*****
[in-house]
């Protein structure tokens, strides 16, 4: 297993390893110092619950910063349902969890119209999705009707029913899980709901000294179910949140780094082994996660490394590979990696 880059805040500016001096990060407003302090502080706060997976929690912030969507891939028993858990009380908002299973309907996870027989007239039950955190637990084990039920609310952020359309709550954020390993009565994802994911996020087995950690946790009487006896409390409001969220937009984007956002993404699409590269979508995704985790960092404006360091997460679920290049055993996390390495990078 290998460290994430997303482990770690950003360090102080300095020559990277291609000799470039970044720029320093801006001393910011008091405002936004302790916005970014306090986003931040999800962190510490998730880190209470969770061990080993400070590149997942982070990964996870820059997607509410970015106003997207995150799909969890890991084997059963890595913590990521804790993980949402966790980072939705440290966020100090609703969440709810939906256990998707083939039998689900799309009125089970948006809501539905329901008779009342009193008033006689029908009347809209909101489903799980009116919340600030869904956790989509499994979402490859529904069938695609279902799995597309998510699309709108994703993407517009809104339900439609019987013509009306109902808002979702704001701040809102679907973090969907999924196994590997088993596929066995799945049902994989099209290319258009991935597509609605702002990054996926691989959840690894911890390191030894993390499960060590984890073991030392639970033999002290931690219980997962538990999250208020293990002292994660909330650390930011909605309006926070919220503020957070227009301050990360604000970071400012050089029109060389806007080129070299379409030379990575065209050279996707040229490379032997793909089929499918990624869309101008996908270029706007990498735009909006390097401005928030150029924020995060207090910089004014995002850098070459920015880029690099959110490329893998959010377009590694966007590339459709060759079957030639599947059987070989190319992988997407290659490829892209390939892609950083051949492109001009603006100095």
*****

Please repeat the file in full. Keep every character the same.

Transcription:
[in-house]
């Protein structure tokens, strides 16, 4: 297993390893110092619950910063349902969890119209999705009707029913899980709901000294179910949140780094082994996660490394590979990696 880059805040500016001096990060407003302090502080706060997976929690912030969507891939028993858990009380908002299973309907996870027989007239039950955190637990084990039920609310952020359309709550954020390993009565994802994911996020087995950690946790009487006896409390409001969220937009984007956002993404699409590269979508995704985790960092404006360091997460679920290049055993996390390495990078 290998460290994430997303482990770690950003360090102080300095020559990277291609000799470039970044720029320093801006001393910011008091405002936004302790916005970014306090986003931040999800962190510490998730880190209470969770061990080993400070590149997942982070990964996870820059997607509410970015106003997207995150799909969890890991084997059963890595913590990521804790993980949402966790980072939705440290966020100090609703969440709810939906256990998707083939039998689900799309009125089970948006809501539905329901008779009342009193008033006689029908009347809209909101489903799980009116919340600030869904956790989509499994979402490859529904069938695609279902799995597309998510699309709108994703993407517009809104339900439609019987013509009306109902808002979702704001701040809102679907973090969907999924196994590997088993596929066995799945049902994989099209290319258009991935597509609605702002990054996926691989959840690894911890390191030894993390499960060590984890073991030392639970033999002290931690219980997962538990999250208020293990002292994660909330650390930011909605309006926070919220503020957070227009301050990360604000970071400012050089029109060389806007080129070299379409030379990575065209050279996707040229490379032997793909089929499918990624869309101008996908270029706007990498735009909006390097401005928030150029924020995060207090910089004014995002850098070459920015880029690099959110490329893998959010377009590694966007590339459709060759079957030639599947059987070989190319992988997407290659490829892209390939892609950083051949492109001009603006100095």